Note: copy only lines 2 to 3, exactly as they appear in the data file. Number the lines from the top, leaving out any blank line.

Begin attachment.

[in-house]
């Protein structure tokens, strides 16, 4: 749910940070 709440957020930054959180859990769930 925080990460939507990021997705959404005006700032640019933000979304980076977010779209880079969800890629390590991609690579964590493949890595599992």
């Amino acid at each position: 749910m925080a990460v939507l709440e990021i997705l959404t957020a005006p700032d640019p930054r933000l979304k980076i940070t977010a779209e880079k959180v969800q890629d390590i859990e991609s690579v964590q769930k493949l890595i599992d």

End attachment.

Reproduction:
């Protein structure tokens, strides 16, 4: 749910940070 709440957020930054959180859990769930 925080990460939507990021997705959404005006700032640019933000979304980076977010779209880079969800890629390590991609690579964590493949890595599992």
């Amino acid at each position: 749910m925080a990460v939507l709440e990021i997705l959404t957020a005006p700032d640019p930054r933000l979304k980076i940070t977010a779209e880079k959180v969800q890629d390590i859990e991609s690579v964590q769930k493949l890595i599992d």